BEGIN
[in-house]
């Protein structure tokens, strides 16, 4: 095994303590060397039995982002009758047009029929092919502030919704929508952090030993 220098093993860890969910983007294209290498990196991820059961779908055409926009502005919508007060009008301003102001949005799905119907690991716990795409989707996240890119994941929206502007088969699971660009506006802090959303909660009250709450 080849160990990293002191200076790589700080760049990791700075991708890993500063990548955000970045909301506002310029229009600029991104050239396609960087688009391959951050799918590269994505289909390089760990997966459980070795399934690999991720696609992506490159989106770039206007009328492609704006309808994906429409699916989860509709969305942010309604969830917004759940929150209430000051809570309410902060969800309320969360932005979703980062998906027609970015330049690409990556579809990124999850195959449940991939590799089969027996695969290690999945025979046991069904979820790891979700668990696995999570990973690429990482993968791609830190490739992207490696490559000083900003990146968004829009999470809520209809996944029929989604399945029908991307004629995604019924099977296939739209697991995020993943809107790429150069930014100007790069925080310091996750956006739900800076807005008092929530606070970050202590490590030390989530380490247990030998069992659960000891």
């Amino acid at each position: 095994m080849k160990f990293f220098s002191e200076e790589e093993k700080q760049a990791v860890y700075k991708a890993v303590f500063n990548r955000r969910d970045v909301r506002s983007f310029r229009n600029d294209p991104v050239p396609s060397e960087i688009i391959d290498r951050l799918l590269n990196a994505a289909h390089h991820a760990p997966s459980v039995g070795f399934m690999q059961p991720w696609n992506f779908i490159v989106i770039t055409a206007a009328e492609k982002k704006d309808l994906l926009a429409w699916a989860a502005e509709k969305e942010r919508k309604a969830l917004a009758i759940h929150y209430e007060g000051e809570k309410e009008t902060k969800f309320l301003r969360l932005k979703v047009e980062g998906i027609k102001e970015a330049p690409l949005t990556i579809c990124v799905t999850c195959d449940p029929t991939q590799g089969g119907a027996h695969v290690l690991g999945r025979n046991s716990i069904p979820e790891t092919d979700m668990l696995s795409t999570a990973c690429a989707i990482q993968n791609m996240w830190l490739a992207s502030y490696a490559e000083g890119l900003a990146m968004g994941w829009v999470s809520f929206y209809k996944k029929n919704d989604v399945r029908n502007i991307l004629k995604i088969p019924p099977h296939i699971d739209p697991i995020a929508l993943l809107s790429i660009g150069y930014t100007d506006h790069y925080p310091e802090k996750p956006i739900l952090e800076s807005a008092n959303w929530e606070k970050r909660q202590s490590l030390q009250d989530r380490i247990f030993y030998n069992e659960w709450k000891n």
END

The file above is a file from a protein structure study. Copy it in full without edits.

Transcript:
[in-house]
């Protein structure tokens, strides 16, 4: 095994303590060397039995982002009758047009029929092919502030919704929508952090030993 220098093993860890969910983007294209290498990196991820059961779908055409926009502005919508007060009008301003102001949005799905119907690991716990795409989707996240890119994941929206502007088969699971660009506006802090959303909660009250709450 080849160990990293002191200076790589700080760049990791700075991708890993500063990548955000970045909301506002310029229009600029991104050239396609960087688009391959951050799918590269994505289909390089760990997966459980070795399934690999991720696609992506490159989106770039206007009328492609704006309808994906429409699916989860509709969305942010309604969830917004759940929150209430000051809570309410902060969800309320969360932005979703980062998906027609970015330049690409990556579809990124999850195959449940991939590799089969027996695969290690999945025979046991069904979820790891979700668990696995999570990973690429990482993968791609830190490739992207490696490559000083900003990146968004829009999470809520209809996944029929989604399945029908991307004629995604019924099977296939739209697991995020993943809107790429150069930014100007790069925080310091996750956006739900800076807005008092929530606070970050202590490590030390989530380490247990030998069992659960000891």
């Amino acid at each position: 095994m080849k160990f990293f220098s002191e200076e790589e093993k700080q760049a990791v860890y700075k991708a890993v303590f500063n990548r955000r969910d970045v909301r506002s983007f310029r229009n600029d294209p991104v050239p396609s060397e960087i688009i391959d290498r951050l799918l590269n990196a994505a289909h390089h991820a760990p997966s459980v039995g070795f399934m690999q059961p991720w696609n992506f779908i490159v989106i770039t055409a206007a009328e492609k982002k704006d309808l994906l926009a429409w699916a989860a502005e509709k969305e942010r919508k309604a969830l917004a009758i759940h929150y209430e007060g000051e809570k309410e009008t902060k969800f309320l301003r969360l932005k979703v047009e980062g998906i027609k102001e970015a330049p690409l949005t990556i579809c990124v799905t999850c195959d449940p029929t991939q590799g089969g119907a027996h695969v290690l690991g999945r025979n046991s716990i069904p979820e790891t092919d979700m668990l696995s795409t999570a990973c690429a989707i990482q993968n791609m996240w830190l490739a992207s502030y490696a490559e000083g890119l900003a990146m968004g994941w829009v999470s809520f929206y209809k996944k029929n919704d989604v399945r029908n502007i991307l004629k995604i088969p019924p099977h296939i699971d739209p697991i995020a929508l993943l809107s790429i660009g150069y930014t100007d506006h790069y925080p310091e802090k996750p956006i739900l952090e800076s807005a008092n959303w929530e606070k970050r909660q202590s490590l030390q009250d989530r380490i247990f030993y030998n069992e659960w709450k000891n």